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1.  Central and peripheral venous lines-associated blood stream infections in the critically ill surgical patients 
Critically ill surgical patients are always at increased risk of actual or potentially life-threatening health complications. Central/peripheral venous lines form a key part of their care. We review the current evidence on incidence of central and peripheral venous catheter-related bloodstream infections in critically ill surgical patients, and outline pathways for prevention and intervention. An extensive systematic electronic search was carried out on the relevant databases. Articles were considered suitable for inclusion if they investigated catheter colonisation and catheter-related bloodstream infection. Two independent reviewers engaged in selecting the appropriate articles in line with our protocol retrieved 8 articles published from 1999 to 2011. Outcomes on CVC colonisation and infections were investigated in six studies; four of which were prospective cohort studies, one prospective longitudinal study and one retrospective cohort study. Outcomes relating only to PICCs were reported in one prospective randomised trial. We identified only one study that compared CVC- and PICC-related complications in surgical intensive care units. Although our search protocol may not have yielded an exhaustive list we have identified a key deficiency in the literature, namely a paucity of studies investigating the incidence of CVC- and PICC-related bloodstream infection in exclusively critically ill surgical populations. In summary, the diverse definitions for the diagnosis of central and peripheral venous catheter-related bloodstream infections along with the vastly different sample size and extremely small PICC population size has, predictably, yielded inconsistent findings. Our current understanding is still limited; the studies we have identified do point us towards some tentative understanding that the CVC/PICC performance remains inconclusive.
doi:10.1186/1750-1164-6-8
PMCID: PMC3487751  PMID: 22947496
2.  Spinal metastasis in head and neck cancer 
Head & Neck Oncology  2012;4:36.
Background
The incidence of head and neck cancer is relatively low in developed countries and highest in South East Asia. Notwithstanding advances in surgery and radiotherapy over the past several decades, the 5-year survival rate for head and neck cancer has stagnated and remains at 50–55%. This is due, in large part, to both regional and distant disease spread, including spinal metastasis. Spinal metastasis from head and neck cancer is rare, has a poor prognosis and can significantly impede end-stage quality of life; normally only palliative care is given.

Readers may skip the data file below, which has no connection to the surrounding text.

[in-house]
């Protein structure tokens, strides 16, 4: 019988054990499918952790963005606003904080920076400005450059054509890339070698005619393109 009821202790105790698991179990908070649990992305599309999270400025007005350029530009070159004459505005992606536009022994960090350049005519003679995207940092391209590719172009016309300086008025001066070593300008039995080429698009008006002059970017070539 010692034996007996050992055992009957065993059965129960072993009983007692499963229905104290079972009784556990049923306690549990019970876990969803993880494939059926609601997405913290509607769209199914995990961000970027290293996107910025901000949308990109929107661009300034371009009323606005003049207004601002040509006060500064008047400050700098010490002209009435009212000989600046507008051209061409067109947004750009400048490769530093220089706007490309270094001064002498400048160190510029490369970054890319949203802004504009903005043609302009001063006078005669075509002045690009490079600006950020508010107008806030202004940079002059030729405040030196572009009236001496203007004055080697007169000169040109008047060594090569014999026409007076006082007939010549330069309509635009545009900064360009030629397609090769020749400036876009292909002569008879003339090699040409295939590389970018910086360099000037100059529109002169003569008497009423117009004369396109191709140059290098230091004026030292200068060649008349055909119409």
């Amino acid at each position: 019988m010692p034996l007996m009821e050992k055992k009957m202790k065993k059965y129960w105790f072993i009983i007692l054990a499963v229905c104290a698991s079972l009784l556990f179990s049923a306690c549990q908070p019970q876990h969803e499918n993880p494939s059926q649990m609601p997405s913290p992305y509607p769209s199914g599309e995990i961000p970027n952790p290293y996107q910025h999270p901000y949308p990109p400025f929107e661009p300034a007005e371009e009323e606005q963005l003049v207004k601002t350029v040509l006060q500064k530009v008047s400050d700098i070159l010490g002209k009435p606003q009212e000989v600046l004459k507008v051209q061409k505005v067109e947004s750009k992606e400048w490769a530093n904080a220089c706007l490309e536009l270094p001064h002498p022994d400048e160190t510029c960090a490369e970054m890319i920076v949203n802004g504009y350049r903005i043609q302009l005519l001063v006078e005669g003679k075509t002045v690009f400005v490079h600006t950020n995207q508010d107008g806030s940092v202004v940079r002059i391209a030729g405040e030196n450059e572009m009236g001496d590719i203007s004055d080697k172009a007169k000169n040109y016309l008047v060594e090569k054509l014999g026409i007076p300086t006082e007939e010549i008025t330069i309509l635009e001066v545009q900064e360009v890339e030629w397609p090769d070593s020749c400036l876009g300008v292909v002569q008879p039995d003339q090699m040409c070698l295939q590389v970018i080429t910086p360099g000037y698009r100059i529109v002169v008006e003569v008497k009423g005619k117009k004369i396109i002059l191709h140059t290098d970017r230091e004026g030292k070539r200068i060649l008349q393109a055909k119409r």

This study aims to conduct a systematic review of the evidence available on management of spinal metastasis from head and neck cancer and to use such evidence to draw up guiding principles in the management of the distant spread.
Methods
Systematic review of the electronic literature was conducted regarding the management of spinal metastasis of head and neck malignancies.
Results
Due to the exceptional rarity of head and neck cancers metastasizing to the spine, there is a paucity of good randomized controlled trials into the management of spinal metastasis. This review produced only 12 case studies/reports and 2 small retrospective cohort studies that lacked appropriate controls.
Conclusion
Management should aim to improve end-stage quality of life and maintain neurological function. This review has found that radiotherapy +/− medical adjuvant is considered the principle treatment of spinal metastasis of head and neck cancers.
There is an absence of a definitive treatment protocol for head and neck cancer spinal metastasis. Our failure to find and cite high-quality scientific evidence only serves to stress the need for good quality research in this area.
doi:10.1186/1758-3284-4-36
PMCID: PMC3448515  PMID: 22716187

Results 1-2 (2)